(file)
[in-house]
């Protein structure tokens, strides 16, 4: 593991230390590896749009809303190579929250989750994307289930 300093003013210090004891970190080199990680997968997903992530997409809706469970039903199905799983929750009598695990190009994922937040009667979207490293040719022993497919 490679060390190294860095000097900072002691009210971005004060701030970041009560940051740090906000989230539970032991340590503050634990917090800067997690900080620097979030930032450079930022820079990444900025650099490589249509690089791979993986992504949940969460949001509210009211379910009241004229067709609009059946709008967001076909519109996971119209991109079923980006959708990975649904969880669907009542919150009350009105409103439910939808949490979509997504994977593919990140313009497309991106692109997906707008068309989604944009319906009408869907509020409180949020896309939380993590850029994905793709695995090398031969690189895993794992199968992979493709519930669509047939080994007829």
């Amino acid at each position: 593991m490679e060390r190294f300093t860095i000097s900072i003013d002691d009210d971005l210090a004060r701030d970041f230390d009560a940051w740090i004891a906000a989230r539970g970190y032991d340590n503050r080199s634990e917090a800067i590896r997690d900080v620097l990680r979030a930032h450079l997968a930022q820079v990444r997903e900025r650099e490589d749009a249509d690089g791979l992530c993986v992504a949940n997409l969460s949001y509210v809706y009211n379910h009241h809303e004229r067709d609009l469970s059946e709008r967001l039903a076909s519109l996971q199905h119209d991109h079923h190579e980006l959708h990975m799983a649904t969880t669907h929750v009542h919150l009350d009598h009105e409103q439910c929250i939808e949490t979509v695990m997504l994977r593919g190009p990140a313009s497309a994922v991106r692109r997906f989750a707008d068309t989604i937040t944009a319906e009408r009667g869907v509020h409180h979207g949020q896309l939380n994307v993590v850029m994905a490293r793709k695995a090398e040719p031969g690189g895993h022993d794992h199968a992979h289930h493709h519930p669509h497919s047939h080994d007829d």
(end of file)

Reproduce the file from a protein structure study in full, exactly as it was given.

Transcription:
[in-house]
């Protein structure tokens, strides 16, 4: 593991230390590896749009809303190579929250989750994307289930 300093003013210090004891970190080199990680997968997903992530997409809706469970039903199905799983929750009598695990190009994922937040009667979207490293040719022993497919 490679060390190294860095000097900072002691009210971005004060701030970041009560940051740090906000989230539970032991340590503050634990917090800067997690900080620097979030930032450079930022820079990444900025650099490589249509690089791979993986992504949940969460949001509210009211379910009241004229067709609009059946709008967001076909519109996971119209991109079923980006959708990975649904969880669907009542919150009350009105409103439910939808949490979509997504994977593919990140313009497309991106692109997906707008068309989604944009319906009408869907509020409180949020896309939380993590850029994905793709695995090398031969690189895993794992199968992979493709519930669509047939080994007829």
């Amino acid at each position: 593991m490679e060390r190294f300093t860095i000097s900072i003013d002691d009210d971005l210090a004060r701030d970041f230390d009560a940051w740090i004891a906000a989230r539970g970190y032991d340590n503050r080199s634990e917090a800067i590896r997690d900080v620097l990680r979030a930032h450079l997968a930022q820079v990444r997903e900025r650099e490589d749009a249509d690089g791979l992530c993986v992504a949940n997409l969460s949001y509210v809706y009211n379910h009241h809303e004229r067709d609009l469970s059946e709008r967001l039903a076909s519109l996971q199905h119209d991109h079923h190579e980006l959708h990975m799983a649904t969880t669907h929750v009542h919150l009350d009598h009105e409103q439910c929250i939808e949490t979509v695990m997504l994977r593919g190009p990140a313009s497309a994922v991106r692109r997906f989750a707008d068309t989604i937040t944009a319906e009408r009667g869907v509020h409180h979207g949020q896309l939380n994307v993590v850029m994905a490293r793709k695995a090398e040719p031969g690189g895993h022993d794992h199968a992979h289930h493709h519930p669509h497919s047939h080994d007829d």